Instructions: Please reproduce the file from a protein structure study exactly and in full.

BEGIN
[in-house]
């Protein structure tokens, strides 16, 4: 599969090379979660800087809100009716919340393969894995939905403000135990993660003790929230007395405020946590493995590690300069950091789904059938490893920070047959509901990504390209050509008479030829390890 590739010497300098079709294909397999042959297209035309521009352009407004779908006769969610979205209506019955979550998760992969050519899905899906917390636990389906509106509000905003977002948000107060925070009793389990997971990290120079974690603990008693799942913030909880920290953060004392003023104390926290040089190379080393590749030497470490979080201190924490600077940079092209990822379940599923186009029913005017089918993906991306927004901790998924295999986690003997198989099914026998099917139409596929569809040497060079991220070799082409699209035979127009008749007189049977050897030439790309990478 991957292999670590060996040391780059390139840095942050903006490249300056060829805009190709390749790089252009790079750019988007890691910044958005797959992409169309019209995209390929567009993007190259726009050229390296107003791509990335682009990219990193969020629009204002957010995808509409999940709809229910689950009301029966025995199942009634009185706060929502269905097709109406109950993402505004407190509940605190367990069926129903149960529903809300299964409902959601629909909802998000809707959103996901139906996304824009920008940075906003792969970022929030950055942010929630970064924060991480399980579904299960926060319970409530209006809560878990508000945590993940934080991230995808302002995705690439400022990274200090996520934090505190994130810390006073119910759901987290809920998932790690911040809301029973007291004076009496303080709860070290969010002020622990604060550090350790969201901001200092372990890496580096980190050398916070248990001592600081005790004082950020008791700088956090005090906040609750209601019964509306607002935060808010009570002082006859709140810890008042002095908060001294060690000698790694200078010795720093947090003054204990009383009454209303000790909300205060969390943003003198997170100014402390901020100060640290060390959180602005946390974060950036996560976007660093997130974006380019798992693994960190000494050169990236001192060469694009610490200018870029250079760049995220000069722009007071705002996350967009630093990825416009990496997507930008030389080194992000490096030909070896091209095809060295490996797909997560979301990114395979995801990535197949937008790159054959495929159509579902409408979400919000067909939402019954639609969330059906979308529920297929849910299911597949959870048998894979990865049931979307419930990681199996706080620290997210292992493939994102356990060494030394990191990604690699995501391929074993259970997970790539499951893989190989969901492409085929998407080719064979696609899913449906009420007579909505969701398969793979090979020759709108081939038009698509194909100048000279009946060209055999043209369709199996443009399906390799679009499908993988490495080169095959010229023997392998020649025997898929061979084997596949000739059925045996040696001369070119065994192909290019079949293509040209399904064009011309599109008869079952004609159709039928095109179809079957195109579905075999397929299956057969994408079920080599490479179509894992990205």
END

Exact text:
[in-house]
């Protein structure tokens, strides 16, 4: 599969090379979660800087809100009716919340393969894995939905403000135990993660003790929230007395405020946590493995590690300069950091789904059938490893920070047959509901990504390209050509008479030829390890 590739010497300098079709294909397999042959297209035309521009352009407004779908006769969610979205209506019955979550998760992969050519899905899906917390636990389906509106509000905003977002948000107060925070009793389990997971990290120079974690603990008693799942913030909880920290953060004392003023104390926290040089190379080393590749030497470490979080201190924490600077940079092209990822379940599923186009029913005017089918993906991306927004901790998924295999986690003997198989099914026998099917139409596929569809040497060079991220070799082409699209035979127009008749007189049977050897030439790309990478 991957292999670590060996040391780059390139840095942050903006490249300056060829805009190709390749790089252009790079750019988007890691910044958005797959992409169309019209995209390929567009993007190259726009050229390296107003791509990335682009990219990193969020629009204002957010995808509409999940709809229910689950009301029966025995199942009634009185706060929502269905097709109406109950993402505004407190509940605190367990069926129903149960529903809300299964409902959601629909909802998000809707959103996901139906996304824009920008940075906003792969970022929030950055942010929630970064924060991480399980579904299960926060319970409530209006809560878990508000945590993940934080991230995808302002995705690439400022990274200090996520934090505190994130810390006073119910759901987290809920998932790690911040809301029973007291004076009496303080709860070290969010002020622990604060550090350790969201901001200092372990890496580096980190050398916070248990001592600081005790004082950020008791700088956090005090906040609750209601019964509306607002935060808010009570002082006859709140810890008042002095908060001294060690000698790694200078010795720093947090003054204990009383009454209303000790909300205060969390943003003198997170100014402390901020100060640290060390959180602005946390974060950036996560976007660093997130974006380019798992693994960190000494050169990236001192060469694009610490200018870029250079760049995220000069722009007071705002996350967009630093990825416009990496997507930008030389080194992000490096030909070896091209095809060295490996797909997560979301990114395979995801990535197949937008790159054959495929159509579902409408979400919000067909939402019954639609969330059906979308529920297929849910299911597949959870048998894979990865049931979307419930990681199996706080620290997210292992493939994102356990060494030394990191990604690699995501391929074993259970997970790539499951893989190989969901492409085929998407080719064979696609899913449906009420007579909505969701398969793979090979020759709108081939038009698509194909100048000279009946060209055999043209369709199996443009399906390799679009499908993988490495080169095959010229023997392998020649025997898929061979084997596949000739059925045996040696001369070119065994192909290019079949293509040209399904064009011309599109008869079952004609159709039928095109179809079957195109579905075999397929299956057969994408079920080599490479179509894992990205």